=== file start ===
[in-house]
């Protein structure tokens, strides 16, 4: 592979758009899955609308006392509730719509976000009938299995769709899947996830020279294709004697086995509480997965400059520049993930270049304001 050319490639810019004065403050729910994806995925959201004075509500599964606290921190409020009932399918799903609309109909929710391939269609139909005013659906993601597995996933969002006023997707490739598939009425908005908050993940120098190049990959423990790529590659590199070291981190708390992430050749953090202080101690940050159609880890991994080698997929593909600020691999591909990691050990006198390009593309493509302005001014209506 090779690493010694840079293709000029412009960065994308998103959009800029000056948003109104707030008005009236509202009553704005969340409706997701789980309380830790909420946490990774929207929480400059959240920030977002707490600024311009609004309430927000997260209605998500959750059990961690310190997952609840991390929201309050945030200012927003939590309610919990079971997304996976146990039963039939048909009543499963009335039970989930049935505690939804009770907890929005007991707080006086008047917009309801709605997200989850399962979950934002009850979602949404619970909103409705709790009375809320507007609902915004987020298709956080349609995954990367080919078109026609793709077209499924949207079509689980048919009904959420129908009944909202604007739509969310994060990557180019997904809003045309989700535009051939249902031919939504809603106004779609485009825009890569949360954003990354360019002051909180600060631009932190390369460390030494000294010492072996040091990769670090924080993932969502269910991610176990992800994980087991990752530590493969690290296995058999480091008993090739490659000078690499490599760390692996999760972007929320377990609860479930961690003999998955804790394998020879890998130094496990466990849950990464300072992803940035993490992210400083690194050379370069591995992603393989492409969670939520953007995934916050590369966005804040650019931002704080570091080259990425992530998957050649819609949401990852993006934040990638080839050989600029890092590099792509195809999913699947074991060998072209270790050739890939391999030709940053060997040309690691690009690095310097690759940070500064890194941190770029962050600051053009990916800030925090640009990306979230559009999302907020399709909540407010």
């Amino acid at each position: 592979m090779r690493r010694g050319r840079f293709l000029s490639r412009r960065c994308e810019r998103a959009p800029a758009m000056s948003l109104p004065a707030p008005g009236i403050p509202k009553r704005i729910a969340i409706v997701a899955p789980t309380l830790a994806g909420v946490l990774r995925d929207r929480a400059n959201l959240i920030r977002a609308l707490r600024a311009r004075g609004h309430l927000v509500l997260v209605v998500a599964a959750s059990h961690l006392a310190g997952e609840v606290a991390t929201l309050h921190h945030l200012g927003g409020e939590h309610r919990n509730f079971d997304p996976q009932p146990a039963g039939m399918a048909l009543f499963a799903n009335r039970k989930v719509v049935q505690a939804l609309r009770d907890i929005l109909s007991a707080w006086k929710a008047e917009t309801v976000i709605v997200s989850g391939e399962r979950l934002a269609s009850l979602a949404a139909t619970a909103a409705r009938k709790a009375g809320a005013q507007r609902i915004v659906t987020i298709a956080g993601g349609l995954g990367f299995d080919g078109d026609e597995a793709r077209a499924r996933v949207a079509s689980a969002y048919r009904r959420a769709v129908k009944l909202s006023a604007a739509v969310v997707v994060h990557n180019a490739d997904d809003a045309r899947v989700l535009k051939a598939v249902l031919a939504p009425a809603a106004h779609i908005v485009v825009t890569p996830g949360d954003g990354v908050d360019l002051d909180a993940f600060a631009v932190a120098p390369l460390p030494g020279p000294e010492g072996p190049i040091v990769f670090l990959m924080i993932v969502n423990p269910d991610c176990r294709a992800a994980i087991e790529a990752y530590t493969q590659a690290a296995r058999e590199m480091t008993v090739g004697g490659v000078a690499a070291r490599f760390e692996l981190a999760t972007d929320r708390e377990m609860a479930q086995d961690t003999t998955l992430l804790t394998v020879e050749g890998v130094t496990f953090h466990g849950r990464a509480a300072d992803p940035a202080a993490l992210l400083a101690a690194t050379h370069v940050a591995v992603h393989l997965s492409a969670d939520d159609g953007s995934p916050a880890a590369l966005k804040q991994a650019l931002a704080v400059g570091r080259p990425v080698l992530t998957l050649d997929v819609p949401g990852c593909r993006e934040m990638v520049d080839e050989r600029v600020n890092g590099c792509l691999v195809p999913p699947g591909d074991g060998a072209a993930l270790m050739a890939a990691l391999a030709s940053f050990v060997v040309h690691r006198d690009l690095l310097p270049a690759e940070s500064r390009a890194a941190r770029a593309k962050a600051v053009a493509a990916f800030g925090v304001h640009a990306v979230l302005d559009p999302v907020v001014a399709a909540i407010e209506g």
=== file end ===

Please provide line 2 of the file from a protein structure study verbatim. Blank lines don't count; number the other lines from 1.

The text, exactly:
């Protein structure tokens, strides 16, 4: 592979758009899955609308006392509730719509976000009938299995769709899947996830020279294709004697086995509480997965400059520049993930270049304001 050319490639810019004065403050729910994806995925959201004075509500599964606290921190409020009932399918799903609309109909929710391939269609139909005013659906993601597995996933969002006023997707490739598939009425908005908050993940120098190049990959423990790529590659590199070291981190708390992430050749953090202080101690940050159609880890991994080698997929593909600020691999591909990691050990006198390009593309493509302005001014209506 090779690493010694840079293709000029412009960065994308998103959009800029000056948003109104707030008005009236509202009553704005969340409706997701789980309380830790909420946490990774929207929480400059959240920030977002707490600024311009609004309430927000997260209605998500959750059990961690310190997952609840991390929201309050945030200012927003939590309610919990079971997304996976146990039963039939048909009543499963009335039970989930049935505690939804009770907890929005007991707080006086008047917009309801709605997200989850399962979950934002009850979602949404619970909103409705709790009375809320507007609902915004987020298709956080349609995954990367080919078109026609793709077209499924949207079509689980048919009904959420129908009944909202604007739509969310994060990557180019997904809003045309989700535009051939249902031919939504809603106004779609485009825009890569949360954003990354360019002051909180600060631009932190390369460390030494000294010492072996040091990769670090924080993932969502269910991610176990992800994980087991990752530590493969690290296995058999480091008993090739490659000078690499490599760390692996999760972007929320377990609860479930961690003999998955804790394998020879890998130094496990466990849950990464300072992803940035993490992210400083690194050379370069591995992603393989492409969670939520953007995934916050590369966005804040650019931002704080570091080259990425992530998957050649819609949401990852993006934040990638080839050989600029890092590099792509195809999913699947074991060998072209270790050739890939391999030709940053060997040309690691690009690095310097690759940070500064890194941190770029962050600051053009990916800030925090640009990306979230559009999302907020399709909540407010």